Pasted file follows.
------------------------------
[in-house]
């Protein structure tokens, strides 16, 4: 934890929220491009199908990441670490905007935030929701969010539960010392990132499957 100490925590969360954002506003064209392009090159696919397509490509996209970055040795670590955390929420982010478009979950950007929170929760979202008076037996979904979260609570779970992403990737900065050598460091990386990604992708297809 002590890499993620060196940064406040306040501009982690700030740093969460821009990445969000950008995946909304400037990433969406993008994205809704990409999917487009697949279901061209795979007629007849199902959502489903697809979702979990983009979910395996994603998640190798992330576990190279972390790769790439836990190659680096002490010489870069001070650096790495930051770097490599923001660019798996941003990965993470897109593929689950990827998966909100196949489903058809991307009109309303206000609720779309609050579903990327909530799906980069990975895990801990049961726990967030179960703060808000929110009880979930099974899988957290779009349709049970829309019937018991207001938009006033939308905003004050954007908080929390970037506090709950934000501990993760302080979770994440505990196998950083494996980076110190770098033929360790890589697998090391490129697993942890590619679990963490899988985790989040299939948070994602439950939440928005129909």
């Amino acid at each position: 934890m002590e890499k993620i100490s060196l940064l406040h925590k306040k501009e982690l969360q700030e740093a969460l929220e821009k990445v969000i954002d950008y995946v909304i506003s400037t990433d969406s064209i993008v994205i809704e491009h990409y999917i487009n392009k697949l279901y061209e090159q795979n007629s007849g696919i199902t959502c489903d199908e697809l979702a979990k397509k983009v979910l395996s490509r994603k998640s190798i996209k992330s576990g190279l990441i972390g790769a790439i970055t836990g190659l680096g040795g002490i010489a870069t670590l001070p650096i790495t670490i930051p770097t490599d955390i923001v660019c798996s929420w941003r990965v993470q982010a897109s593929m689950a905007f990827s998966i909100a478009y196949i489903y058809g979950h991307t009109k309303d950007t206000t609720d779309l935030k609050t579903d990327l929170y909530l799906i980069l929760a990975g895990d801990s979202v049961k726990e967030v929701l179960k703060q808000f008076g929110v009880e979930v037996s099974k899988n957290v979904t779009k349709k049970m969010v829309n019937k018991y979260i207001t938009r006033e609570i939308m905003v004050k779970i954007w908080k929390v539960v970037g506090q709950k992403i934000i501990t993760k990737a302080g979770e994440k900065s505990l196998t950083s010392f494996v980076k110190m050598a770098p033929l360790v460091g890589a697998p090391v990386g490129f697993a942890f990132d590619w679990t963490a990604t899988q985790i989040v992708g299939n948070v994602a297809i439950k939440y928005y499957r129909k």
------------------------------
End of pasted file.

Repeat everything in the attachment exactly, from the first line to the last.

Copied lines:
[in-house]
């Protein structure tokens, strides 16, 4: 934890929220491009199908990441670490905007935030929701969010539960010392990132499957 100490925590969360954002506003064209392009090159696919397509490509996209970055040795670590955390929420982010478009979950950007929170929760979202008076037996979904979260609570779970992403990737900065050598460091990386990604992708297809 002590890499993620060196940064406040306040501009982690700030740093969460821009990445969000950008995946909304400037990433969406993008994205809704990409999917487009697949279901061209795979007629007849199902959502489903697809979702979990983009979910395996994603998640190798992330576990190279972390790769790439836990190659680096002490010489870069001070650096790495930051770097490599923001660019798996941003990965993470897109593929689950990827998966909100196949489903058809991307009109309303206000609720779309609050579903990327909530799906980069990975895990801990049961726990967030179960703060808000929110009880979930099974899988957290779009349709049970829309019937018991207001938009006033939308905003004050954007908080929390970037506090709950934000501990993760302080979770994440505990196998950083494996980076110190770098033929360790890589697998090391490129697993942890590619679990963490899988985790989040299939948070994602439950939440928005129909």
């Amino acid at each position: 934890m002590e890499k993620i100490s060196l940064l406040h925590k306040k501009e982690l969360q700030e740093a969460l929220e821009k990445v969000i954002d950008y995946v909304i506003s400037t990433d969406s064209i993008v994205i809704e491009h990409y999917i487009n392009k697949l279901y061209e090159q795979n007629s007849g696919i199902t959502c489903d199908e697809l979702a979990k397509k983009v979910l395996s490509r994603k998640s190798i996209k992330s576990g190279l990441i972390g790769a790439i970055t836990g190659l680096g040795g002490i010489a870069t670590l001070p650096i790495t670490i930051p770097t490599d955390i923001v660019c798996s929420w941003r990965v993470q982010a897109s593929m689950a905007f990827s998966i909100a478009y196949i489903y058809g979950h991307t009109k309303d950007t206000t609720d779309l935030k609050t579903d990327l929170y909530l799906i980069l929760a990975g895990d801990s979202v049961k726990e967030v929701l179960k703060q808000f008076g929110v009880e979930v037996s099974k899988n957290v979904t779009k349709k049970m969010v829309n019937k018991y979260i207001t938009r006033e609570i939308m905003v004050k779970i954007w908080k929390v539960v970037g506090q709950k992403i934000i501990t993760k990737a302080g979770e994440k900065s505990l196998t950083s010392f494996v980076k110190m050598a770098p033929l360790v460091g890589a697998p090391v990386g490129f697993a942890f990132d590619w679990t963490a990604t899988q985790i989040v992708g299939n948070v994602a297809i439950k939440y928005y499957r129909k």